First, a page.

«As the Demon Dog would say, it’s a fever dream, a fever dream… Or a nightmare. Former personal assistant to Allan Ginsberg, Steve Finbow’s debut Balzac of the Badlands sears into the reader’s psyche like a blowtorch. Rendered something like a Ballardian atrocity exhibition.
Finbow takes no prisoners with his sometimes hard-going subject matter – the novel falls occasionally under the label ‘experimental’ which is something I find off-putting i.e. James Palumbo’s Tomas, though Finbow’s writing style, pacing, character and plot work whereas Tomas was a monumental failure – often brutal but beautifully written novel.
Finbow’s North London is a place where the light only ever touches the edge of things, where canines become deeply troubled when in close proximity to his protagonist Balthazar, where a character called Mermaid can speak to still images and people trafficking is going on right under your nose. Part hardboiled fiction, part post-post-modern neo-noir and always utterly compelling – even if at times the novel seemed a bit…pushy and forced me to stop with a WTF thought – echoes of Coupland perhaps.
Any Cop?: Balzac of the Badlands reminded me that as readers, or people who actually care about decent literature, we should never have a comfort zone. Let’s leave that to Oprah. This book will throttle you, but as any masochist will tell you, the bruises are ultimately worth it. I haven’t felt as unsettled by a book since Martin Amis’s Other People.» - bookmunch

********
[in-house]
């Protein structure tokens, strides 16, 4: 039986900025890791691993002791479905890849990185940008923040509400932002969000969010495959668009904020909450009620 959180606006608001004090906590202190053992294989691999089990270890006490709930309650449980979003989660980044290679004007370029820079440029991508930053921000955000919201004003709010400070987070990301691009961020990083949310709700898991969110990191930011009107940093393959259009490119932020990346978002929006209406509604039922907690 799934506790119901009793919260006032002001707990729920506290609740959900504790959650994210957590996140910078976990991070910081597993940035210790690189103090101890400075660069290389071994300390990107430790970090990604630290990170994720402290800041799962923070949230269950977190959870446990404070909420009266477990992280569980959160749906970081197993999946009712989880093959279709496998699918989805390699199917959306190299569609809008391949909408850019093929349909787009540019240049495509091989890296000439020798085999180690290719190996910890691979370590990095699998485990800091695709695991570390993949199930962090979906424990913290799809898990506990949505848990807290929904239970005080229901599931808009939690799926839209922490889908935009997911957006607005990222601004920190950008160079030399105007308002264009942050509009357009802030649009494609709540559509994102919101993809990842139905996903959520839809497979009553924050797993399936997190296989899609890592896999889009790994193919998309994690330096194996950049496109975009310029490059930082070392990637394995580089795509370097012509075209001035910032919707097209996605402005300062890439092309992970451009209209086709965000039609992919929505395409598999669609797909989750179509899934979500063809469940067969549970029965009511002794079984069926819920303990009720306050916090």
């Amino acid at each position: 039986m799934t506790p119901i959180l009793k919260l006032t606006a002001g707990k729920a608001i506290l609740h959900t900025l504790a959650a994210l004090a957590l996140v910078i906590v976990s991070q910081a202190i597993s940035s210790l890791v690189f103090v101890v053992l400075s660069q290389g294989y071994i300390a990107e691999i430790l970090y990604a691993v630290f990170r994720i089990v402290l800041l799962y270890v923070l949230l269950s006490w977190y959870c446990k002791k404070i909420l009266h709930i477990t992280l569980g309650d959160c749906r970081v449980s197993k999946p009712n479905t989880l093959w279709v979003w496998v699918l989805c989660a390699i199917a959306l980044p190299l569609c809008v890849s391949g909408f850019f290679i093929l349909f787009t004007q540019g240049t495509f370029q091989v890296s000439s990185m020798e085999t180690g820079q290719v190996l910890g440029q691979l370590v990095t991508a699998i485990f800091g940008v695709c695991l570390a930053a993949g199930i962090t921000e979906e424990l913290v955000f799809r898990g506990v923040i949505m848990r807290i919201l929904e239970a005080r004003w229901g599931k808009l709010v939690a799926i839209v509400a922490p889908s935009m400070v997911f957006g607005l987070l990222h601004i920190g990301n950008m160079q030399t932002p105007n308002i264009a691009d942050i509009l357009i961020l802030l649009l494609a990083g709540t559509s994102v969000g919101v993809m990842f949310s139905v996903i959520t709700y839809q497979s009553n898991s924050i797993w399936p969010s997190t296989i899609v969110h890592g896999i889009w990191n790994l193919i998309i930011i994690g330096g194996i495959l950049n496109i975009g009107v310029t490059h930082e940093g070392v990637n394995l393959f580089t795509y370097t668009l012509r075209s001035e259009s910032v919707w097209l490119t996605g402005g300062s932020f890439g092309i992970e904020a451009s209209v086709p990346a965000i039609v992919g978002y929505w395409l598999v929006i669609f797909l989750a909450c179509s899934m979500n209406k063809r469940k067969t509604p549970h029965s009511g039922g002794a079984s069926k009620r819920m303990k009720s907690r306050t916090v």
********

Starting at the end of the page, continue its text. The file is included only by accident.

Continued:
Steve Finbow, Grave Desire: A Cultural History of Necrophilia, Zero Books, 2014.

Grave Desire is an analysis of the occasions of necrophilia throughout history, literature and the arts. It is an examination of the breaking of taboos and the metastasizing of fetishes in individuals and cultures using the works of Richard von Krafft-Ebing, Sigmund Freud, Georges Bataille, Jacques Lacan, Michel Foucault, Gilles Deleuze, Slavoj Žižek and others to explore the biographies of known necrophiles such as Carl von Cosel, Karen Greenlee and Ed Gein, and to analyze the cultures of Ancient Egypt, Greece, Troy, Victorian England and the first to eighth century CE civilization of the Moche people in northern Peru who used necrophilia as a means of religious time travel.
Throughout the book, examples from the works of Herodotus, the Metaphysical poets, the Marquis de Sade, Cormac McCarthy, Poppie Z Brite, Jörg Buttgereit and more are used for illustration.


If you only read one book before you die make sure it's Grave Desire... ~ Stewart Home 

If sex and death are the two pivotal obsessions of the human species, Steve Finbow nails both of them simultaneously in this brilliantly incisive cultural and corporeal history of necrophilia, by assembling seminal case studies together with the aberrant literatures, visions and theories they've inspired. Pathologically and outlandishly good. ~ Stephen Barber 

Steve Finbow writes within and beyond the dark depths of literary history, displaying his own sense of flair, experimentation and perspicacity. Sharp, snappy and intelligent, this is Literature for the intertextuality generation. ~ Lee Rourke